CERVICAL CANCER PREVENTION WEEK: Make sure you get screened

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Women of Doncaster are being urged to attend their smear tests as this week marks Cervical Cancer Prevention Week.

In South Yorkshire and Bassetlaw approximately three in four eligible women attend for their screening appointments.

It is estimated that early detection and treatment through cervical screening can prevent up to 75 per cent of cervical cancers from developing. So if you are aged 25-49 years old and haven’t had your smear in the last three years, or are between 50 and 64 years old and haven’t had a cervical screening test in the last five years you can visit the new “Fear or Smear” website which may help answer any concerns you may have, dispel any myths or fears, and provide you with the information you need to make an informed decision.

Tracey Turner, NHS England Screening and Immunisation Coordinator and lead on Cervical Screening for South Yorkshire and Bassetlaw, said: “It is incredibly important that all women of eligible age attend their smear appointments. Research shows that younger women aged 25-49 in South Yorkshire are less likely to attend a smear test which is obviously a concern, as cervical cancer is the most common cancer in women aged under 35, with 8 women a day being diagnosed with the disease in the UK. It can be prevented and the best way for women to protect themselves against cervical cancer is by taking up their cervical screening appointments.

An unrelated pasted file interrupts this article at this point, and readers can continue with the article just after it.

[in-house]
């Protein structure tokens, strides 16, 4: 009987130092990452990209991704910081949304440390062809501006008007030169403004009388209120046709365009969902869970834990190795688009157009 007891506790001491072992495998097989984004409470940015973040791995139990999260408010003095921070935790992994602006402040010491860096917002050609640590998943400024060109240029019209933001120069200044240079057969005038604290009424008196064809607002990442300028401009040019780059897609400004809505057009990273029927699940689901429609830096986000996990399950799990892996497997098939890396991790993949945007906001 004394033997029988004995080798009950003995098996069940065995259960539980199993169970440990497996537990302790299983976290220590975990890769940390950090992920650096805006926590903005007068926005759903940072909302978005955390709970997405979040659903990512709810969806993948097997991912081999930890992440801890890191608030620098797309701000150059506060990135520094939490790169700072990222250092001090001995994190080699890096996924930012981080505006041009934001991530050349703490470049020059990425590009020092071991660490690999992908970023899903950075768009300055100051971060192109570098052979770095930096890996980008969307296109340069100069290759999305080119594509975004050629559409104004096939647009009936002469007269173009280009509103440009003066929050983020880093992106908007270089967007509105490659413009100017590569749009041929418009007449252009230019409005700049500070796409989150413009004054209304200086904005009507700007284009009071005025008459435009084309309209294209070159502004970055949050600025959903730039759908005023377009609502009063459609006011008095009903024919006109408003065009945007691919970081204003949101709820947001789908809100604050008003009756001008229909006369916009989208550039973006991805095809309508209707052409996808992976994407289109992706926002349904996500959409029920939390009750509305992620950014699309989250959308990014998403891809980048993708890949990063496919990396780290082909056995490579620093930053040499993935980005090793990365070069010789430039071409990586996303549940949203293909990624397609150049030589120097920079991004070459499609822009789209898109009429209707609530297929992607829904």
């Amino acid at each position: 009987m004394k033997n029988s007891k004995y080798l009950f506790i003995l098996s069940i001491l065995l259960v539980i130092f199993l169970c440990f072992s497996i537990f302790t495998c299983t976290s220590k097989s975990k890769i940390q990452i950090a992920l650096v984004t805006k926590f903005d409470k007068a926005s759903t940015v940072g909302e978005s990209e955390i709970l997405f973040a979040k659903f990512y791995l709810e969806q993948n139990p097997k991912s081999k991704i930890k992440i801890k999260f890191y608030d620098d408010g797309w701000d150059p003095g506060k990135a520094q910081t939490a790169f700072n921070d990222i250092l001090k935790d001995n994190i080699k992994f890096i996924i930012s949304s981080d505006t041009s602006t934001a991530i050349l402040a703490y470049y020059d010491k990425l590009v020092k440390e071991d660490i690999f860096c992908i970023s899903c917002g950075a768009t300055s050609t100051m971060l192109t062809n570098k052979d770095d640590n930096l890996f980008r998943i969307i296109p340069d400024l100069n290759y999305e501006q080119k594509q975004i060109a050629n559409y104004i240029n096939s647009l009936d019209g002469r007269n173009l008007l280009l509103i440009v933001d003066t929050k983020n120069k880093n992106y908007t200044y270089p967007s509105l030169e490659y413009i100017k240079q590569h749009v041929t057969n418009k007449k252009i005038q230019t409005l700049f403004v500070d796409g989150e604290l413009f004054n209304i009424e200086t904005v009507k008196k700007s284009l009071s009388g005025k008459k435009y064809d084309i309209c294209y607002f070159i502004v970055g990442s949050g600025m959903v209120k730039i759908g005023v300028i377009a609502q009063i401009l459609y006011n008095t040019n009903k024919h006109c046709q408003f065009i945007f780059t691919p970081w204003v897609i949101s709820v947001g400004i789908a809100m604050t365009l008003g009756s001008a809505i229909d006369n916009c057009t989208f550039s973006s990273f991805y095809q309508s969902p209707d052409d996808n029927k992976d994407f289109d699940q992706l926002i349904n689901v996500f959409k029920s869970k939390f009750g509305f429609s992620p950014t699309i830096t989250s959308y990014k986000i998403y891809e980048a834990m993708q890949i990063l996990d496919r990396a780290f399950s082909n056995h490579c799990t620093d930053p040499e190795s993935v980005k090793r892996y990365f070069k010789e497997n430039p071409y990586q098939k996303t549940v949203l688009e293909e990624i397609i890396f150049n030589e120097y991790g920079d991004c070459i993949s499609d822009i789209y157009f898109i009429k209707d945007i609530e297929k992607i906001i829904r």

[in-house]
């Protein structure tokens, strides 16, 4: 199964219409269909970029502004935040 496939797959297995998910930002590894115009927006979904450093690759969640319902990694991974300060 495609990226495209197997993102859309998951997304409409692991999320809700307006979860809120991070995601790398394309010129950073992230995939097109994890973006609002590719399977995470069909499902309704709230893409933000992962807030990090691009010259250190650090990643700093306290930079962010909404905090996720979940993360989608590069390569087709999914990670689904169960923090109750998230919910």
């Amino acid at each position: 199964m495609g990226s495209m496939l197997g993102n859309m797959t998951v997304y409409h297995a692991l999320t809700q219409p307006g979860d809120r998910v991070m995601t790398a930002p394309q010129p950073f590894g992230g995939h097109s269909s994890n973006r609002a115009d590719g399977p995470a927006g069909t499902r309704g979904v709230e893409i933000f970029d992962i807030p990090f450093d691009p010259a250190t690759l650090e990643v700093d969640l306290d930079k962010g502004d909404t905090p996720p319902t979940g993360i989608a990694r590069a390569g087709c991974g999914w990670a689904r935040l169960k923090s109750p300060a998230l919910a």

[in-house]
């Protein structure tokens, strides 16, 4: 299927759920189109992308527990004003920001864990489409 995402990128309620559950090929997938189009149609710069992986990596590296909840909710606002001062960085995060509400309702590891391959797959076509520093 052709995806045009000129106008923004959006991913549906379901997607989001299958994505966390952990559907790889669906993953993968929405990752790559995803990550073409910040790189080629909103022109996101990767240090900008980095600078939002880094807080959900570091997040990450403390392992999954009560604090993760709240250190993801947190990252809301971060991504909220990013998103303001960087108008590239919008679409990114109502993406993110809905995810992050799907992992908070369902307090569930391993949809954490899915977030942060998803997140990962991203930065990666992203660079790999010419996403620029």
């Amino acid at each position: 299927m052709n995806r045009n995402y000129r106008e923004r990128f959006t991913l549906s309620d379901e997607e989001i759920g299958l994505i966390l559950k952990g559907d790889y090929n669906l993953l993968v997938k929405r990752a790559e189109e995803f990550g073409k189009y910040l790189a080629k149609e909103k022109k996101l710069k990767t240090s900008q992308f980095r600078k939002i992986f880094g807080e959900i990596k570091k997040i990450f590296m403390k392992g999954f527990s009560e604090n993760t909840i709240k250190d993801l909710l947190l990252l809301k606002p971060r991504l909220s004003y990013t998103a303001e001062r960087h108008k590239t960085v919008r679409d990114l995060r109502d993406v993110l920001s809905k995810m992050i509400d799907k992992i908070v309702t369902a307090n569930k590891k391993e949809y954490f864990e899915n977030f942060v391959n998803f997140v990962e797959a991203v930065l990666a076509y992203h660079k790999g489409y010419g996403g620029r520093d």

“We know that many women don’t attend their appointment for a variety of reasons, for example they are embarrassed, they are unsure of the screening process and uncertain what the test is for and why it is important.

“For anybody asking those questions I would encourage them to visit the “Fear or Smear” website where there is lots of information on preparing for your smear test, including facts about the process and stories from other women.”

Cervical screening is NOT a test to find cancer. It is a screening test to detect changes to the cells of the cervix or neck of the womb. These are called cervical abnormalities or precancer cells.

So if you have missed your cervical screening appointment you are encouraged to contact your GP to book an appointment.

Don’t let your fears stop you from taking the test. Find out more at Click here